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Promoting Excellence In Psychological Health & Wellbeing

Guest Blog: Transition from community PWP to senior PWP within The Mental Health Treatment Requirement (MHTR) Service, by Emily Thompson

23 Aug 23

For qualified PWP’s interested in a change in role and an opportunity to develop your skills as a practitioner you may be interested to find out more about opportunities within Mental Health Treatment Requirement (MHTR) teams.

If you do not work within the unique and relatively small world of forensic mental health, it would surprising if you have heard of Mental Health Treatment Requirements (MHTR)’s. I had not heard of them before making my application to the post, and I have subsequently had to explain the role to most people I have come across; the majority of whom are probation officers or mental health practitioners themselves, which demonstrates how infrequently they have been utilised in the past.

More information can be found here, but in summary they are an out of court sentencing option for individuals whose mental health difficulties have impacted on their offending behaviours. When I saw the post of ‘Primary Care MHTR Mental Health Practitioner’ I was initially, very intrigued, and then shocked when it stated that this was a pilot programme. To me it made sense that offending must so frequently be a sign of mental distress being externalised, and I couldn’t believe that the role had not been in place for several years. I began working for the pilot project in Bolton, Greater Manchester in September 2021, and the last 2 years have demonstrated how clearly my initial hunch was correct.

The post was advertised as Band 6 for PWP’s, Nurses, Social Workers, or Occupational Therapists, with experience of formulation and treatment of psychological interventions. As a current PWP with previous experience working as a police officer – the role seemed like a perfect match for my skills and interests, and I was privileged to be the first individual in post.

What followed was very different to the world of being a PWP in a traditional team. When I was informed my caseload would be 20 rather than 35, I was delighted and I thought I was in for a walk in the park. When I also heard that prison PWP’s have the same reduced caseloads compared to community staff, I was almost outraged and wondered why I hadn’t started working for forensic services sooner.  

When I began my assessments and clinical work, I realised why this was the case. The world of primary care is designed for the masses and not the marginalised. My previous role was protected in the sense that if someone failed to attend for their assessments or appointments then I could discharge them without thought. What I realised working within the MHTR service was that I was providing a service to individuals who had previously slipped through the net. Clients who had missed previous assessment opportunities because of a transient lifestyle, those refused because of substance use and individuals deemed ‘too risky’ for a primary care service owing to their offending behaviours.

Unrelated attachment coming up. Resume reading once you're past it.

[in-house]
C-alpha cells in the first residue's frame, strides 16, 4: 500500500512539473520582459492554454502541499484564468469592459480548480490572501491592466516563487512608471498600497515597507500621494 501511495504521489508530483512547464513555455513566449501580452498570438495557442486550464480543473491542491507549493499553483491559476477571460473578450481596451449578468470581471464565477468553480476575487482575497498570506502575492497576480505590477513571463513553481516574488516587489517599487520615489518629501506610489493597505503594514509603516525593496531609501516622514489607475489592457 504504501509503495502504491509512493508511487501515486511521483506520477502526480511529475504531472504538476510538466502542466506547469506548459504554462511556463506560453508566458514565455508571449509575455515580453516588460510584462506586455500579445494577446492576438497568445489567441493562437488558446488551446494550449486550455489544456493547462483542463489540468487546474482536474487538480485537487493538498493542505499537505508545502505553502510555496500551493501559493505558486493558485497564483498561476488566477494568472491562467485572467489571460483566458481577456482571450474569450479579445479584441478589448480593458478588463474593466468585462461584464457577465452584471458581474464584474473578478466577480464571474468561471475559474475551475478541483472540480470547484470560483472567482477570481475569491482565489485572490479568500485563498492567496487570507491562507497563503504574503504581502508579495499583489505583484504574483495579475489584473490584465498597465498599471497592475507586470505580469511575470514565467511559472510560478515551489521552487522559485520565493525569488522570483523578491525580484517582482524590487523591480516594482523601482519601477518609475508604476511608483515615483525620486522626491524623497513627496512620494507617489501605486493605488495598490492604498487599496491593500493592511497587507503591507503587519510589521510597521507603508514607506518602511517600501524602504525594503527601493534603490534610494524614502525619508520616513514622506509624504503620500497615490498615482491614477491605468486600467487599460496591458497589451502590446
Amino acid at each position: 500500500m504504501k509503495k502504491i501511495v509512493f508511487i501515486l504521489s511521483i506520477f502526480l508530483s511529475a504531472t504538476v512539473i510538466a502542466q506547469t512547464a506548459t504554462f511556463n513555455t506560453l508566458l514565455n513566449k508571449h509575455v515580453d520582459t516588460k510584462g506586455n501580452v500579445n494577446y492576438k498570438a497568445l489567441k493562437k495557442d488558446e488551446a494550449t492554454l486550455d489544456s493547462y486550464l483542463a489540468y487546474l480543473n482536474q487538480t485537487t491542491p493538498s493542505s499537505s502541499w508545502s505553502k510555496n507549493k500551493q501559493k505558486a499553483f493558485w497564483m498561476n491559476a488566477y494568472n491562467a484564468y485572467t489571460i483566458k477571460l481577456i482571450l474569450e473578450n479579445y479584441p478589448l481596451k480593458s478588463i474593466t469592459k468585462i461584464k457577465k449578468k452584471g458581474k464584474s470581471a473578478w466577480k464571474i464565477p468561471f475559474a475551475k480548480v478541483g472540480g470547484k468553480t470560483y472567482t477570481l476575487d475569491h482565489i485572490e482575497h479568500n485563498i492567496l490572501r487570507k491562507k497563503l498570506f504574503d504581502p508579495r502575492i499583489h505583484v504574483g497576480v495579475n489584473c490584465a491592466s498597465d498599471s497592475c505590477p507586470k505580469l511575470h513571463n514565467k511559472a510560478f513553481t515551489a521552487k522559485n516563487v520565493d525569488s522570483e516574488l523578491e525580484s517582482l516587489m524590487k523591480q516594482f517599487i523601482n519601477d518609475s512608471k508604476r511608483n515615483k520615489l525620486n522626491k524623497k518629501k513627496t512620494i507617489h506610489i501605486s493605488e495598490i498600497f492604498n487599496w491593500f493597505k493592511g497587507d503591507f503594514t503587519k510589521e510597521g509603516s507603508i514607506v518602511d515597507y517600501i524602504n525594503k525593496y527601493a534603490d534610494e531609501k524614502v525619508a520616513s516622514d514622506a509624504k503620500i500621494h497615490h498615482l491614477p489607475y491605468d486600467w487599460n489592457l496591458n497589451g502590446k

Alongside those who presented with significant trauma, I was also witness to increased neurodiverse presentations, physical health injuries and co-morbid substance use. The majority of clients on my caseload are either homeless or on the brink of homelessness and they have limited routine, structure and positive personal support. Many clients required support to put a calendar reminder on their mobile phones. It made me realise that the world of mental health is designed for individuals with calendars and routines: individuals who lack these skills may automatically be discharged when in fact they require the most support.

The work is the most simultaneously interesting, challenging but rewarding I have done. I work with people longer than normally prescribed for a PWP, but being supervised by a psychologist and the role flexibility has allowed me to expand on my CBT knowledge and the privilege of additional training in alternative techniques to meet the needs of the harder to reach clients. If you like a challenge, then I would keep an eye out for roles such as mine in the future. Currently primary care MHTR’s have a 60% UK coverage, but this expected to be 100% by 2024. Make sure you set an alert on your jobs for ‘Mental Health Treatment Requirement (MHTR)’. Currently these posts are advertised as either a band 5 Assistant Psychologist, or alternatively advertised specifically for PWP’s.